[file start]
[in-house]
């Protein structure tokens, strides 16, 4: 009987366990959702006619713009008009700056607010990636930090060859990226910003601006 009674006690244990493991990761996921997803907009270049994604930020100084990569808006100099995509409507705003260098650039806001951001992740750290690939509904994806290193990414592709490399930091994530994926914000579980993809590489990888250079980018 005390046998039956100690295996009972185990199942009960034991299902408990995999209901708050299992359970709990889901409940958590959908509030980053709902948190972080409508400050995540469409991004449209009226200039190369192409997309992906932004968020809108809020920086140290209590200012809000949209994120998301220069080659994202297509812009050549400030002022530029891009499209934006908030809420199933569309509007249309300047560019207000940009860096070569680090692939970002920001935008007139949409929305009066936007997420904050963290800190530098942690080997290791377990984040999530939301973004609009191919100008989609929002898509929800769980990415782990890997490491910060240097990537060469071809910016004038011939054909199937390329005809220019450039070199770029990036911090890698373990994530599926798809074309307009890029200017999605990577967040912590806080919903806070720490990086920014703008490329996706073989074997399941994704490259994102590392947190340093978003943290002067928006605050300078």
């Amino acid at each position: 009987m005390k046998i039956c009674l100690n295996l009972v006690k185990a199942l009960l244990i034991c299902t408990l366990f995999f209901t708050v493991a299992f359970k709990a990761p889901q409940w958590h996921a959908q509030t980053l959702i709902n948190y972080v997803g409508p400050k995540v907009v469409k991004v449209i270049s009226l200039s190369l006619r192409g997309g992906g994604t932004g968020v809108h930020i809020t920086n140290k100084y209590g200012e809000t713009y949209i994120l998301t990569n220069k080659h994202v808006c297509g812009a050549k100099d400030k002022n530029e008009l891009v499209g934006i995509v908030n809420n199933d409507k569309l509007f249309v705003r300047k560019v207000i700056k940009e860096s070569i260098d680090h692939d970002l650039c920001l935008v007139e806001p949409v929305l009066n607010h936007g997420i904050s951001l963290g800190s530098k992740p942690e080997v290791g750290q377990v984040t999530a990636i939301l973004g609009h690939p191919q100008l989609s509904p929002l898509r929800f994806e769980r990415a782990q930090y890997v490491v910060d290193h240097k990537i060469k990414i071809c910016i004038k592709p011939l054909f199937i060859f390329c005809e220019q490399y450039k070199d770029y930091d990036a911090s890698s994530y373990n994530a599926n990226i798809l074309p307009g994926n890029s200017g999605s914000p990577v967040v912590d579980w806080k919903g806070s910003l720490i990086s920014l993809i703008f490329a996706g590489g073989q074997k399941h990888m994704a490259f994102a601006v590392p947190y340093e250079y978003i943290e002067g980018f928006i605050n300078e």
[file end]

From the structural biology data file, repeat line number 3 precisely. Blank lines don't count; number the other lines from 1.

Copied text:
């Amino acid at each position: 009987m005390k046998i039956c009674l100690n295996l009972v006690k185990a199942l009960l244990i034991c299902t408990l366990f995999f209901t708050v493991a299992f359970k709990a990761p889901q409940w958590h996921a959908q509030t980053l959702i709902n948190y972080v997803g409508p400050k995540v907009v469409k991004v449209i270049s009226l200039s190369l006619r192409g997309g992906g994604t932004g968020v809108h930020i809020t920086n140290k100084y209590g200012e809000t713009y949209i994120l998301t990569n220069k080659h994202v808006c297509g812009a050549k100099d400030k002022n530029e008009l891009v499209g934006i995509v908030n809420n199933d409507k569309l509007f249309v705003r300047k560019v207000i700056k940009e860096s070569i260098d680090h692939d970002l650039c920001l935008v007139e806001p949409v929305l009066n607010h936007g997420i904050s951001l963290g800190s530098k992740p942690e080997v290791g750290q377990v984040t999530a990636i939301l973004g609009h690939p191919q100008l989609s509904p929002l898509r929800f994806e769980r990415a782990q930090y890997v490491v910060d290193h240097k990537i060469k990414i071809c910016i004038k592709p011939l054909f199937i060859f390329c005809e220019q490399y450039k070199d770029y930091d990036a911090s890698s994530y373990n994530a599926n990226i798809l074309p307009g994926n890029s200017g999605s914000p990577v967040v912590d579980w806080k919903g806070s910003l720490i990086s920014l993809i703008f490329a996706g590489g073989q074997k399941h990888m994704a490259f994102a601006v590392p947190y340093e250079y978003i943290e002067g980018f928006i605050n300078e």